FIG. 3 is a block diagram of another exemplary embodiment of structured light measurement system 10 wherein light source 22 includes polarizing filters 30. Although three polarizing filters 30 are illustrated in FIG. 3, light source 22 may include any number of polarizing filters 30 for polarizing any number of different wavelengths of light at different polarization angles. In the exemplary embodiment, light source 22 includes two color filters 32, such as, but not limited to, diachronic mirrors. Although two color filters 32 are illustrated, light source 22 may include any number of color filters 32. In operation, color filters 32 separate light generated by light source 22 into three different wavelengths, which are then polarized at three different polarization angles, recombined, and emitted by light source 22 to be projected onto object 12. Of course, other configurations and/or arrangements of lights source 22, polarizing filters 30, any color filters (e.g., color filters 32), imaging sensor 24, and/or other components of system 10 may be used without departing from the scope of system 10, whether described and/or illustrated herein.

FIG. 4 is a flow chart illustrating an exemplary embodiment of a method 34 for inspecting object 12 (shown in FIGS. 1-3) using structured light measurement system 10 (shown in FIGS. 1 and 3). Method 34 includes emitting 36 light from light source 22 and polarizing 38 each of a plurality of different wavelengths of the light emitted from light source 22 at different polarization angles. For example, in some embodiments a first wavelength of light emitted by light source 22 is polarized 38 at a first polarization angle and a second, and different, wavelength of light emitted by light source 22 is polarized at a second polarization angle that is rotated from the first polarization angle. Polarized light emitted from light source 22 is projected 40 onto a surface of object 12. Light reflected from object 12 is received 42 by imaging sensor 24 and an image is created 44 therefrom using imaging sensor 24 and/or computer 26. The image is then analyzed 46 to identify 48 multiple bounce reflections MB and/or features of object 12, such as, but not limited to, surface texture, surface orientation, and a material used in fabricating object 12.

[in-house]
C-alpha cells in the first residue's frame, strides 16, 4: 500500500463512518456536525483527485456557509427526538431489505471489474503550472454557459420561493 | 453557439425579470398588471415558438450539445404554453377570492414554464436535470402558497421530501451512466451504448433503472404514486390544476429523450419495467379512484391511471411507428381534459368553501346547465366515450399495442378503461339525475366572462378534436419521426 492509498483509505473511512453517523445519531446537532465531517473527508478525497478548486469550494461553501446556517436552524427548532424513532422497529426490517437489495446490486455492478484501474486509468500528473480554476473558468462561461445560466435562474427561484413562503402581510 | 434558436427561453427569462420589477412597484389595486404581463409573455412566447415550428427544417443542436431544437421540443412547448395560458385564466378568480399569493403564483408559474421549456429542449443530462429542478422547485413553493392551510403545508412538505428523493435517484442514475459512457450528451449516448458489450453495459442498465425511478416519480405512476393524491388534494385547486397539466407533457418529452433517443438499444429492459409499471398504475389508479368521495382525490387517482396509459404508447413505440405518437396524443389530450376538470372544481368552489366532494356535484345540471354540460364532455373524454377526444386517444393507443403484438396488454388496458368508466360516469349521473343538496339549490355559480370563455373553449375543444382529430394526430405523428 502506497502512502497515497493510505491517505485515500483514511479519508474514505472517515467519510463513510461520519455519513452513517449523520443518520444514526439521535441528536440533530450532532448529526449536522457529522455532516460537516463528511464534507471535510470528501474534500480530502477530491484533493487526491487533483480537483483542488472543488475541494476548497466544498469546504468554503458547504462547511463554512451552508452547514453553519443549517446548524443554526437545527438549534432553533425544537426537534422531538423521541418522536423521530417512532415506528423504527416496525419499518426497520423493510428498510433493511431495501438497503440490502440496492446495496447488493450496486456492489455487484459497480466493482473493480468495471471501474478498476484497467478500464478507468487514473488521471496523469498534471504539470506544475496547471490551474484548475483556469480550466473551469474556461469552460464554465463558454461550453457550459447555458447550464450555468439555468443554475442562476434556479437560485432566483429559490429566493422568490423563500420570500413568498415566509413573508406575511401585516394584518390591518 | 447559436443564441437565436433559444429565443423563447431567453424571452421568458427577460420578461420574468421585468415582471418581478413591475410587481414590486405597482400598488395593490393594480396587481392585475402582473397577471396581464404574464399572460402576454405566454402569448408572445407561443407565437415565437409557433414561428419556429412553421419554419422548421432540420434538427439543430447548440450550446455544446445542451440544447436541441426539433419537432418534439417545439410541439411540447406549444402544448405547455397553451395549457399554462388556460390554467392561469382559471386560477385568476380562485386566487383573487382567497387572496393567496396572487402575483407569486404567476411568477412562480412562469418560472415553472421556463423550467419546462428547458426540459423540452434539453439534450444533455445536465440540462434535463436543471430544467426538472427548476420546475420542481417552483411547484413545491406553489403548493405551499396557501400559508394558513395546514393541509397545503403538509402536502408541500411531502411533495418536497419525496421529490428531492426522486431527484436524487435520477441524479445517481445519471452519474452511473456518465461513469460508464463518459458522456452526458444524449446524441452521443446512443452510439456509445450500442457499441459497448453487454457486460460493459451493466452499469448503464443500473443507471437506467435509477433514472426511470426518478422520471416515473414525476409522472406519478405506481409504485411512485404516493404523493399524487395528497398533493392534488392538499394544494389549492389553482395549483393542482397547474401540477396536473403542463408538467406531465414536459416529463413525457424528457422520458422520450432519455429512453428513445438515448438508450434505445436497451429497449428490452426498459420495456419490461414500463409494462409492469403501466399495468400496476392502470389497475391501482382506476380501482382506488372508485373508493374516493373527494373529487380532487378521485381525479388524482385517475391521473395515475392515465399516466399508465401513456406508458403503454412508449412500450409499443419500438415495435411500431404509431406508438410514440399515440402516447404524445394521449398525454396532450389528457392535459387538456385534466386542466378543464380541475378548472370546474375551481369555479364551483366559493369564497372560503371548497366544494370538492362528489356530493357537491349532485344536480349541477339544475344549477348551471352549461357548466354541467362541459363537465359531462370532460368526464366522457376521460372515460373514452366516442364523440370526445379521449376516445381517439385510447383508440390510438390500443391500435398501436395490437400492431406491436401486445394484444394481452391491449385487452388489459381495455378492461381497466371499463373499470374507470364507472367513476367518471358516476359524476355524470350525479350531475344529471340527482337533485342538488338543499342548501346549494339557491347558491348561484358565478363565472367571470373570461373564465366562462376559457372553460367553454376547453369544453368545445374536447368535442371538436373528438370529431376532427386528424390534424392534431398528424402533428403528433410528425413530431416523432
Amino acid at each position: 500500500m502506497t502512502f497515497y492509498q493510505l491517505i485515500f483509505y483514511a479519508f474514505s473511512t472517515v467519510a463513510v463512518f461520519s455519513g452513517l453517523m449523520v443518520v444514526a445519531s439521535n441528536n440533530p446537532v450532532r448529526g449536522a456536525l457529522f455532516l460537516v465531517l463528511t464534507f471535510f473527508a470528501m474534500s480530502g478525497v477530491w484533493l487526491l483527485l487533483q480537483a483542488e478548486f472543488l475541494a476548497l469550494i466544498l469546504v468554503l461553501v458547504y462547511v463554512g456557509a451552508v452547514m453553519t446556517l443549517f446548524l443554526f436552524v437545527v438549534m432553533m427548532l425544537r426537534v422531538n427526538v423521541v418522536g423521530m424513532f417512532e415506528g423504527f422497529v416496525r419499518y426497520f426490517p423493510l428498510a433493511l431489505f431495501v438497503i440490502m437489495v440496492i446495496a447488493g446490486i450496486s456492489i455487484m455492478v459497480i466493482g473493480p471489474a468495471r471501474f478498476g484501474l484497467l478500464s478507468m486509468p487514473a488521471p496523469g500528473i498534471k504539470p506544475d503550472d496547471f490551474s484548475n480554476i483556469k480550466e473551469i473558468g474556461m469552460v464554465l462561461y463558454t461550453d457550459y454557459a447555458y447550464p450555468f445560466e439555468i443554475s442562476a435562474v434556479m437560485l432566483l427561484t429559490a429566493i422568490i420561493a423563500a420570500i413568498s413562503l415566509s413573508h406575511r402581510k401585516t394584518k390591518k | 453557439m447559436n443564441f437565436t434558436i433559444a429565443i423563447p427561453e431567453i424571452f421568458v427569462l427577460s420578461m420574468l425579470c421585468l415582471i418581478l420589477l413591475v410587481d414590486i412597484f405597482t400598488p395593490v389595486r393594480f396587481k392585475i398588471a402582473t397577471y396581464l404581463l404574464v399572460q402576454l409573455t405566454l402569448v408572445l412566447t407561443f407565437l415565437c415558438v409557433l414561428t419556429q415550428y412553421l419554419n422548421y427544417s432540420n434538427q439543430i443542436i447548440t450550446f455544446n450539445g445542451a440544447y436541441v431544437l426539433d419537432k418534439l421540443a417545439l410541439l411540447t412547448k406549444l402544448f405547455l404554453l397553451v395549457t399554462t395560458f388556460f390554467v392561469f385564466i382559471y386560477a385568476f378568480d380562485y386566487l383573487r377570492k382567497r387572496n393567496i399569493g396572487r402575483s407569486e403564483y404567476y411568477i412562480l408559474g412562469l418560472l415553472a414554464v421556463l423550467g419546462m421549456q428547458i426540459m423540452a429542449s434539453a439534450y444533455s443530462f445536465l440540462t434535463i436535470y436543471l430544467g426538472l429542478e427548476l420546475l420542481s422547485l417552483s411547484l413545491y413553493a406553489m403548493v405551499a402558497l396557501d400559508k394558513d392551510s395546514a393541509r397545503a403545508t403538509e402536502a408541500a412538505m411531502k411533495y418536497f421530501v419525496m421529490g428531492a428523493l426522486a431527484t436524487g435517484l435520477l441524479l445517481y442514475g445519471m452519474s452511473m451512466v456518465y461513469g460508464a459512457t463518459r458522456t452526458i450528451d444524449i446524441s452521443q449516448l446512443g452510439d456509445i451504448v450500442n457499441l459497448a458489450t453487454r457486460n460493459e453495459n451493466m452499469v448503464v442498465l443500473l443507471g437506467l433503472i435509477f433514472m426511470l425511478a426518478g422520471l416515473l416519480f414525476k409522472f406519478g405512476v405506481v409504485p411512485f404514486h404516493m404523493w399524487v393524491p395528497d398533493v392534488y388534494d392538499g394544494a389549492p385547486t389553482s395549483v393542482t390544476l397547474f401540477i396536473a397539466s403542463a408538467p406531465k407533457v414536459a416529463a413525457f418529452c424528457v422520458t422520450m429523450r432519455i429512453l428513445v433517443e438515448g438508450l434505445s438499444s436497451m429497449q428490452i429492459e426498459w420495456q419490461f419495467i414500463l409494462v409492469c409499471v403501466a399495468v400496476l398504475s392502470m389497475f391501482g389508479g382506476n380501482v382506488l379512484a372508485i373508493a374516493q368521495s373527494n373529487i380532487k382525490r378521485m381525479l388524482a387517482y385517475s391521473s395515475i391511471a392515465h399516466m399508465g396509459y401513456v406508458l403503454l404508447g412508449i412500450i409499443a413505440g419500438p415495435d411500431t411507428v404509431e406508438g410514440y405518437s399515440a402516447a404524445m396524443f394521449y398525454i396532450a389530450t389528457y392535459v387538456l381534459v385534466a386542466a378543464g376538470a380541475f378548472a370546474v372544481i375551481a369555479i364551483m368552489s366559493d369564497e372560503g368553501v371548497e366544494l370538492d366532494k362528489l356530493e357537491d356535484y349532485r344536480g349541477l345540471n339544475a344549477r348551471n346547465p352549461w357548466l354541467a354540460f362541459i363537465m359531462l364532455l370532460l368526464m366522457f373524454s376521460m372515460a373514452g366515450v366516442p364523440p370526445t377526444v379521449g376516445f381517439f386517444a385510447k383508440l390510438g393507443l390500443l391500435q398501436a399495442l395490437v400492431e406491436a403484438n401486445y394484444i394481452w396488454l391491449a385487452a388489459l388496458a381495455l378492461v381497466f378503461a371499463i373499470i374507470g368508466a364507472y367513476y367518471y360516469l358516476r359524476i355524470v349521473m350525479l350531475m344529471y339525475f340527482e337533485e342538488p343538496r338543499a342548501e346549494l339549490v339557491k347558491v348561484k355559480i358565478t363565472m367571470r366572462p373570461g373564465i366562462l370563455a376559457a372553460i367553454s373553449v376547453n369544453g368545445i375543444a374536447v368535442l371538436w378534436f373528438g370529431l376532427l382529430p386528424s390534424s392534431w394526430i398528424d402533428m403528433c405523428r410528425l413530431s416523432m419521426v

For example, reflections from single bounce SB light, multiple bounce MB light, or other variations, are readily identified and selectively extracted from the image using conventional image processing techniques, such as, but not limited to, ellipsometric analysis. In some embodiments, and for example, a change of the polarization angle of each of the plurality of different wavelengths after reflection from object 12 is analyzed to identify and/or selectively extracted multiple bounce reflections from the image. Moreover, and for example, in some embodiments a change of a ratio defined between the polarization angles of at least two different wavelengths is analyzed to identify and/or selectively extracted multiple bounce reflections from the image.

Moreover, and for example, features of object 12, such as, but not limited to, surface texture, surface orientation, and a material used in fabricating object 12 can be readily identified from the image created by light reflected from the object using conventional image processing techniques, such as, but not limited to, ellipsometric analysis. In some embodiments, and for example, a change of the polarization angle of each of the plurality of different wavelengths after reflection from object 12 is analyzed to identify features of object 12. Moreover, and for example, in some embodiments a change of a ratio defined between the polarization angles of at least two different wavelengths is analyzed to identify features of object 12.